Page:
As school buses reappear on our streets, the leaves begin to turn, and football season kicks off, you may feel inspired to get back in the classroom. Whether you are embarking on a college degree program for the first time, a new career track, or completing your college education, back to school tips for adult education can be a bit different than those for elementary and secondary school students. Here are five things to keep in mind as you go back to school as an adult.
The Best Program For You
The number one thing you need to keep in mind is to find the right degree program for you. What degree level do you want to earn – associate, bachelor’s, master’s, doctorate? Are you looking for certain courses in a specific field? Do you need certification for a promotion in your current career? These are all questions to ask yourself when you're choosing a school. Remember that higher education students these days are not just 18-24 year olds. They come from all age brackets, income levels, and diverse work and school backgrounds which make personalized learning essential— especially if you are heading back to school as an adult or going for your degree while working. Many schools offer the opportunity to earn credit for your prior work, learning, and life experiences. CTU offers a prior learning assessment which can help students earn course credit for what they already know or have learned throughout their academic and work careers. By transferring in course credit, you can reach your goals faster and make the journey easier or more tailored to your needs.
A Plan Of Attack
Arm yourself with a plan of attack. This means managing your time well and staying organized. Whether you're attending classes on campus full-time or completing an online program while holding down a job - the keys to success are time management and organization. Look at your class schedule and syllabus and mark important dates on a separate calendar just for your schoolwork. Keep your course materials organized and store your papers and notes in a separate area in your home so they don't get lost in the shuffle. Look at your work and family schedule and block out study and reading time. Stick to that schedule and ask others not to interrupt you if at all possible. Treat your school work with the same priority you give to work projects and other deadlines in your life.
The Right Technology
No college student would manage well these days without a computer. This doesn't mean you have to run out and buy the latest, most expensive version, but it does mean you need to make sure you have equipment that can handle your new workload and help make your studying and paper writing easier. Online degree programs are a special challenge because your computer will be your lifeline connecting you with course materials, notes, message boards, study chat rooms, and communication with your instructors. Make sure your desktop or laptop has enough memory and an operating system that meets requirements for your program. Don't be afraid to ask your school's IT or technical support department for assistance or advice. They can help you get connected to online portals and get you started on the right path before classes begin. Online study can be convenient and enjoyable, so make sure you start off on the right foot with the right equipment.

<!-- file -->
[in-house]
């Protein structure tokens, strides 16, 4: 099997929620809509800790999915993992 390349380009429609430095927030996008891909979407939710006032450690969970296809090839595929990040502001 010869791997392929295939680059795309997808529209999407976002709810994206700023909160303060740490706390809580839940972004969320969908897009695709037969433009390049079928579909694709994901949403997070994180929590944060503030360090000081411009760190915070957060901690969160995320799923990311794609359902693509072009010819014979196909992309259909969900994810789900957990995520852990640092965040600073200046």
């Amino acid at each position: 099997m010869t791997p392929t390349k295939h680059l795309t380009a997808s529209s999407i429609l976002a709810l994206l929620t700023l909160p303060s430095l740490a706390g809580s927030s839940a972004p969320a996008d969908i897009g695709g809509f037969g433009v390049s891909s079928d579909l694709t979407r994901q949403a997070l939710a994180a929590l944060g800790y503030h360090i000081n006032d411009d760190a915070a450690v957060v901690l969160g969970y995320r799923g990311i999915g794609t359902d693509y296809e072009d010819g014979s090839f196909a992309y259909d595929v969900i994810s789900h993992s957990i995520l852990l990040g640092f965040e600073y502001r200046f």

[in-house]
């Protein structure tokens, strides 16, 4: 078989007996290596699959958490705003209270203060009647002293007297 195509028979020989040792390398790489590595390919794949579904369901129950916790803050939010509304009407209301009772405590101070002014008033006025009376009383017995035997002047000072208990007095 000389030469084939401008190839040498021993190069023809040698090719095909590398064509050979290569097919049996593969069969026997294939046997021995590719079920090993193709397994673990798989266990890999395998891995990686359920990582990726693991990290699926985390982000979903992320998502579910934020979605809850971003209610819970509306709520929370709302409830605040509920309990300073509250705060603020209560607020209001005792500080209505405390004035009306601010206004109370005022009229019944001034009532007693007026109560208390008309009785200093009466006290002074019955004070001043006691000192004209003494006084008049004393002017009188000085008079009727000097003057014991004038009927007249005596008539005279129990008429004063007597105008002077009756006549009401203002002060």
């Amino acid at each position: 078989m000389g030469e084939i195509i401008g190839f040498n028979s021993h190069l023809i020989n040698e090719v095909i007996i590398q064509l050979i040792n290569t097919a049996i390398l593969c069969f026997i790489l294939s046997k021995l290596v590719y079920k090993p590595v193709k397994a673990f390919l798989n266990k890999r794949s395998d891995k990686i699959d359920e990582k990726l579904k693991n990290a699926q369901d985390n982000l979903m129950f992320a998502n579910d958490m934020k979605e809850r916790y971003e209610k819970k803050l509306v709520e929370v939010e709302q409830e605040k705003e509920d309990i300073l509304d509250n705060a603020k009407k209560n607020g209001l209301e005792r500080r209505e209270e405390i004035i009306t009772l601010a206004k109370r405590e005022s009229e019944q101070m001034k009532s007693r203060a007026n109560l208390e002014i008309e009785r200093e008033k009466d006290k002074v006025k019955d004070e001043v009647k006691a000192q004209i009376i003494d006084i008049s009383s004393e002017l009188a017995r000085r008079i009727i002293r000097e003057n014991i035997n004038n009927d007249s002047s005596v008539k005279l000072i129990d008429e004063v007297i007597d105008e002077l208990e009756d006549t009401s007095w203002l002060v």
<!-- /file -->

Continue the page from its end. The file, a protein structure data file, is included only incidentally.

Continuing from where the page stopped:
A Good Financial Plan
Money is definitely a consideration when deciding if, when, and how to go about completing your degree program as an adult student. You'll need a good financial plan to make it work. The good news is that there are plenty of resources available to help you learn about costs, financing options, scholarships, and student loans. Don't be afraid to ask for help and advice! By doing research and discussing your options, you can make a well-informed decision. Check with your school's financial aid office early in the process to explore whether you may qualify for financial aid.
One you've chosen a school and program, you're ready to start classes. Do you feel butterflies? Don't panic! It may have been years since you stepped into a classroom or listened to a teacher lecture and this may be the first online course you’ve ever taken. Take a deep breath and have confidence in yourself. You can do it! Remember that you are not alone. All of your classmates are feeling the same stress, so reach out and connect with them in person or online. You'll make new friends and study buddies in the process and enjoy sharing the experience and study tips. Also, share your plans with family, friends, and coworkers and ask them for their support in your endeavor. With the right attitude, equipment, financial advice, and academic program, you're about to take the first step toward completing an important life journey.
Learn more about how to receive credit for prior experience: Download our sample Experiential Learning Portfolio.